'Lemon': Film Review | Sundance 2017

An audaciously stylized and darkly comic debut.

Janicza Bravo’s debut feature is a bizarre comedy starring Michael Cera, Nia Long and Judy Greer.

A comedy of embarrassment, discomfort and anxiety that just keeps getting funnier as it goes along, Lemon is a one-of-a-kind treat that, by ending almost too soon, follows the old showbiz principle of leaving ‘em wanting more. A stylized and very stylish piece that becomes an acquired taste after about 20 minutes, Janicza Bravo’s debut feature occasionally recalls the work of the great Jacques Tati in its precision physicality. But the film forges a completely distinctive personality of its own through its characters’ perverse behavior and neuroses, exacting framing and editing, wildly imaginative use of unanticipated music and its unusual ethnic blending, from Jamaican L.A. culture to strife-ridden Jewish family ritual.

Although some will no doubt find it all too mannered and/or off-putting, an extensive festival life should elevate this notably original work to cult status that could pave the way for a specialized theatrical career and home viewing popularity.

The theater backgrounds of Bravo, who grew up in Panama, and co-writer Brett Gelman come through from the get-go, as drama teacher Isaac Lachmann (Gelman), a tall, balding man of extreme moods, is unpleasantly argumentative with everyone except for one student, Alex (Michael Cera), perhaps for reasons with ulterior motives. Isaac lives modestly with Ramona (Judy Greer), a blind woman with plenty of ready excuses to avoid intimacy with her mate.

The film’s opening minutes are downright weird, and not entirely inviting, both because the characters behave in very arch, rude and non-naturalistic ways, but because the aggressive style — the bold compositions, the musical assaults — feels potentially like attention–getting for its own sake. 

In addition to which, Isaac, the central character, behaves in class like he’s Stanislavsky, Max Reinhardt and Orson Welles rolled into one, an imperious sort able to destroy actors with a word. Outside of school he’s a needy, neurotic pussycat, in need of approval or acceptance from anyone, and willing to debase himself to get any kind of job in TV commercials.

Once it becomes clear Isaac is an impossible mess of tangled anxieties who should have been treated years ago, the film begins to settle in as it charts his descent. It takes a while as well to get accustomed to, and then embrace, Bravo’s arresting sense of composition, timing and humor. Some shots are held to the point that they create real discomfort, others connect with one another to startling effect and many others simply reveal an original eye, a wonderfully fresh approach to images. The same goes for the almost unimaginably eclectic musical score.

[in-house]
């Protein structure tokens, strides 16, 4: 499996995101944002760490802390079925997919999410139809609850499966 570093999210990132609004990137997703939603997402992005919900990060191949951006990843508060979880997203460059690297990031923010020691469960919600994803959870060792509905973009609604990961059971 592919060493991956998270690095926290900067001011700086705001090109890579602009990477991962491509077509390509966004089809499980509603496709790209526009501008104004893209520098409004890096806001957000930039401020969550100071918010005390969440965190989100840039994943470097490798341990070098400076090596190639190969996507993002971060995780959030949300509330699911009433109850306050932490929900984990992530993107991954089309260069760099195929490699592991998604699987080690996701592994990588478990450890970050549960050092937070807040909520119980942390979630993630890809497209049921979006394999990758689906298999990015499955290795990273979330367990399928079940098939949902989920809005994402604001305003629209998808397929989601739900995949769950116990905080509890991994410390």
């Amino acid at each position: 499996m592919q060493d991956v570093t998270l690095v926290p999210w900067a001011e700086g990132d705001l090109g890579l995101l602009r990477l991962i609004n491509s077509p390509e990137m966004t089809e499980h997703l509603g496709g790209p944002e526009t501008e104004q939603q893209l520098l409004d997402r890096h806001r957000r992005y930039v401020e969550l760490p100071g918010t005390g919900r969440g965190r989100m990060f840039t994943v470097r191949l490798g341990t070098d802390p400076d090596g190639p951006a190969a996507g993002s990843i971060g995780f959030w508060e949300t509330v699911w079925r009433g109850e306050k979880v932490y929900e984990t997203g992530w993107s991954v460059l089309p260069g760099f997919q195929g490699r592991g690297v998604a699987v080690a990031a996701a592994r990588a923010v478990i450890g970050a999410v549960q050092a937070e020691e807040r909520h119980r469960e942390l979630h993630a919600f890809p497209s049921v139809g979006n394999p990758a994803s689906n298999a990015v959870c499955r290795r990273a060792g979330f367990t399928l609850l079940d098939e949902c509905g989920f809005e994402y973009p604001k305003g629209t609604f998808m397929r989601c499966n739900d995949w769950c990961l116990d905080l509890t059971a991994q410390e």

About a third of the way through, the film settles into a long Passover dinner set-piece marked by almost unimaginably grotesque ill-will amongst extended family members. The venom flows indiscriminately and is dispensed by some actors very good at this sort of thing, including Fred Melamed, Rhea Perlman, David Paymer, Shiri Appleby and Martin Starr. Girls who resemble the twins from The Shining are also on hand.

With the drain leading to alienated oblivion clearly in sight, Isaac manages to attach himself to an attractive Jamaican-American woman (Nia Long). But an afternoon backyard gathering with her family and friends turns out no better than his recent experience with is own relatives.

Depressing as this descent into madness, or some version of it, may sound, Bravo’s stylistic imagination and firm control of a comically absurdist tone produces a film that’s a bracing tonic rather than a downer. Lemon represents a feature debut of unusual assurance and control with a style all its own.

Production companies: Burn Later Pictures, Killer Films, Cyrk
Cast: Brett Gelman, Judy Greer, Michael Cera, Shiri Appleby, Fred Melamed, Rhea Perlman, David Paymer, Gillian Jacobs, Jon Daly, Martin Star, Megan Mullally, Jeff Garlin, Elizabeth De Razzo, Nia Long
Director: Janicza Bravo
Screenwriters: Janicza Bravo, Brett Gelman
Producers: Paul Bernon, Sam Slater, David Bernon, Houston King, Han West
Executive producers: Christine Vachon, David Hinojosa, Brett Gelman, Janicza Bravo
Director of photography: Jason McCormick
Production designer: Grace Alie
Costume designer: Ariel Goodman-Weston
Editor: Joi McMillon
Casting: Emily Schweber
Venue: Sundance Film Festival (Next)

80 minutes

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